The marketer can go a level deeper by analyzing a Path by excluding the event ‘Video uploaded’. This will show if users, who aren’t familiar with the feature hit roadblocks or dead ends during their navigation. Such behavior can signal opportunities to improve the onboarding flow by providing tips and guides to using the feature through In-app cards or more.
6. Evaluate the engagement level in different areas of your app
Perform A/B testing and analyze the same through Paths to validate the hypothesis on your product. Paths analysis is a great way to answer questions like:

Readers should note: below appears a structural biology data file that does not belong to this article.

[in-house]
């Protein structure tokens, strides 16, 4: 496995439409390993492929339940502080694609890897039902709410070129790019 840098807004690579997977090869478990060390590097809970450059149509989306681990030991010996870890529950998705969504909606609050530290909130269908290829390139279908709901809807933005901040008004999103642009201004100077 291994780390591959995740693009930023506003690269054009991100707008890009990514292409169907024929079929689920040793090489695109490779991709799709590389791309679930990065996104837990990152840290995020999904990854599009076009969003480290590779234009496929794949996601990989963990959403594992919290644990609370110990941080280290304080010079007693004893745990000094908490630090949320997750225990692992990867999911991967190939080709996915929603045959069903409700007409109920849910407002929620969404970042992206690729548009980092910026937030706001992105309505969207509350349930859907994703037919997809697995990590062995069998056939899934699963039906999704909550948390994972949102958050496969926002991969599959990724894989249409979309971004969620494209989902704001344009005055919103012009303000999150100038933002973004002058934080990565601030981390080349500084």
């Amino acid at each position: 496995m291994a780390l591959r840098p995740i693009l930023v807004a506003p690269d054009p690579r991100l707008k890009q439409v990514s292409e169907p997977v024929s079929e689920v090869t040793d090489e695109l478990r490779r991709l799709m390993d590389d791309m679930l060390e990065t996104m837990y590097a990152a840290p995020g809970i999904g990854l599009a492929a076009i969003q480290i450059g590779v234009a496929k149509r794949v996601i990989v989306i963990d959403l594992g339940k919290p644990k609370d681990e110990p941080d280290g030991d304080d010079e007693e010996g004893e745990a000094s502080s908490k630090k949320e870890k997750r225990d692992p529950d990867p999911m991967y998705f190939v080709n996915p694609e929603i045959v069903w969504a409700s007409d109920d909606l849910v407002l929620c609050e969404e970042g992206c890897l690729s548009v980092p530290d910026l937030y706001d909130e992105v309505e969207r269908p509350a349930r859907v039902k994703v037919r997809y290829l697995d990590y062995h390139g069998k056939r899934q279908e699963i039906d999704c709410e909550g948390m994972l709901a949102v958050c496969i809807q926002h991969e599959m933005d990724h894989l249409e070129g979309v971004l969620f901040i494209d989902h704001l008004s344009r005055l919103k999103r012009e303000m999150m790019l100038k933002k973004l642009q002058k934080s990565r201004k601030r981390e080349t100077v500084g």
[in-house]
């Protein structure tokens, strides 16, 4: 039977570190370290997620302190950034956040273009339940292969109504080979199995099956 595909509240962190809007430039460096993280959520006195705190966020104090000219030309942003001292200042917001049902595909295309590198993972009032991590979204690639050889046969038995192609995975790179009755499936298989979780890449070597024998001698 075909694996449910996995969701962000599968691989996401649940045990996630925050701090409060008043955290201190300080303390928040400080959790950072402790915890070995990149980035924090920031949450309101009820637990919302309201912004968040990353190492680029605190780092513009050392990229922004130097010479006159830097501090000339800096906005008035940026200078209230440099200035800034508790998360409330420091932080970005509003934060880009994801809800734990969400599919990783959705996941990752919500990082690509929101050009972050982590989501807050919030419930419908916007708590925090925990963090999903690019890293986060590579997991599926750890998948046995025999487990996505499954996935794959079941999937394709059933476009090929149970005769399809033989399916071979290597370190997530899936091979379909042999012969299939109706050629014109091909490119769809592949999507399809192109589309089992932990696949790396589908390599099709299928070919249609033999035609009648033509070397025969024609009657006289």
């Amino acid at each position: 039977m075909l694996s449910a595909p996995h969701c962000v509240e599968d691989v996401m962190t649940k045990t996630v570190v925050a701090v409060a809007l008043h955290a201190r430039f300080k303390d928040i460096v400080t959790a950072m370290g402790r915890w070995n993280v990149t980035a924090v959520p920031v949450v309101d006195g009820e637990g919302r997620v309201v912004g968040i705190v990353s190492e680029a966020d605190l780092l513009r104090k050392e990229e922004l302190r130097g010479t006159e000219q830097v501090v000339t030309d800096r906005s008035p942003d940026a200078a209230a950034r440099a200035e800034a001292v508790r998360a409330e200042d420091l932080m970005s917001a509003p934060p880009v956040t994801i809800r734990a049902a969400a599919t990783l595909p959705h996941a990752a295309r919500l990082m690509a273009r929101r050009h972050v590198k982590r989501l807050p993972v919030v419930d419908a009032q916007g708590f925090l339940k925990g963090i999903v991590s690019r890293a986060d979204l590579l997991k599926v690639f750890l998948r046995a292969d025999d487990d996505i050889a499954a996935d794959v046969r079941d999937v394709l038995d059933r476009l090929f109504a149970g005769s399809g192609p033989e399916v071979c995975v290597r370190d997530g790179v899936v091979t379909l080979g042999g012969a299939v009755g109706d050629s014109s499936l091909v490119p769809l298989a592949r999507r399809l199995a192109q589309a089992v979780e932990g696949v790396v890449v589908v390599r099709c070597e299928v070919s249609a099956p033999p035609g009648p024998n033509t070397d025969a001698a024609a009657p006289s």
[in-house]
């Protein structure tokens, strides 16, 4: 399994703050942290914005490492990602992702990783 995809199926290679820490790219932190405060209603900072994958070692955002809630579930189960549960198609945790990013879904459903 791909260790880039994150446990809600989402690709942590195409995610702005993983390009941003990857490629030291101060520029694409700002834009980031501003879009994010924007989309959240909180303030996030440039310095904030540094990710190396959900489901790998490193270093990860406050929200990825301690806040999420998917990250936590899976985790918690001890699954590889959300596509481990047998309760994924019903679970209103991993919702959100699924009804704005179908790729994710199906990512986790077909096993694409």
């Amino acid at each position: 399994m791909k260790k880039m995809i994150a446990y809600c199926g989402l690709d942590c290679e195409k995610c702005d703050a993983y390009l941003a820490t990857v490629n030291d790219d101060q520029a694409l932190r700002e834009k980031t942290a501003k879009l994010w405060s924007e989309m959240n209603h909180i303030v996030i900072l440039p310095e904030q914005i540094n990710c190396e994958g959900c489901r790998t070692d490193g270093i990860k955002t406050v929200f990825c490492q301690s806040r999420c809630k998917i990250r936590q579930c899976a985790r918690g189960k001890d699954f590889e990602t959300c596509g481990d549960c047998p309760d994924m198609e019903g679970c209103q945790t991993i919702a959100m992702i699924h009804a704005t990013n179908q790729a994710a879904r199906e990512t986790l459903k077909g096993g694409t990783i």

- Which are the most commonly viewed sections before a subscription or a purchase?
- What series of actions lead users to leave the app?
- How do the paths to purchase vary for people who select Basic and Premium plans?
- How is the top user flow different, based on the users’ device type, region, or app version?
- What kinds of ‘odd’ journeys do users take to perform a specific event, which can give me a new perspective on a feature or product?
And there is, of course, a lot more you can do with this new feature!
Paths is currently available for selected clients. If you wish to use this feature, get in touch with your Account Manager for access. Try it out and let us know if you liked using it for your business. Follow us on Twitter to get notified about more such product updates.
Have any questions or need more clarity on how you can use Paths to boost your user engagement and retention? Ask away! We are here to help.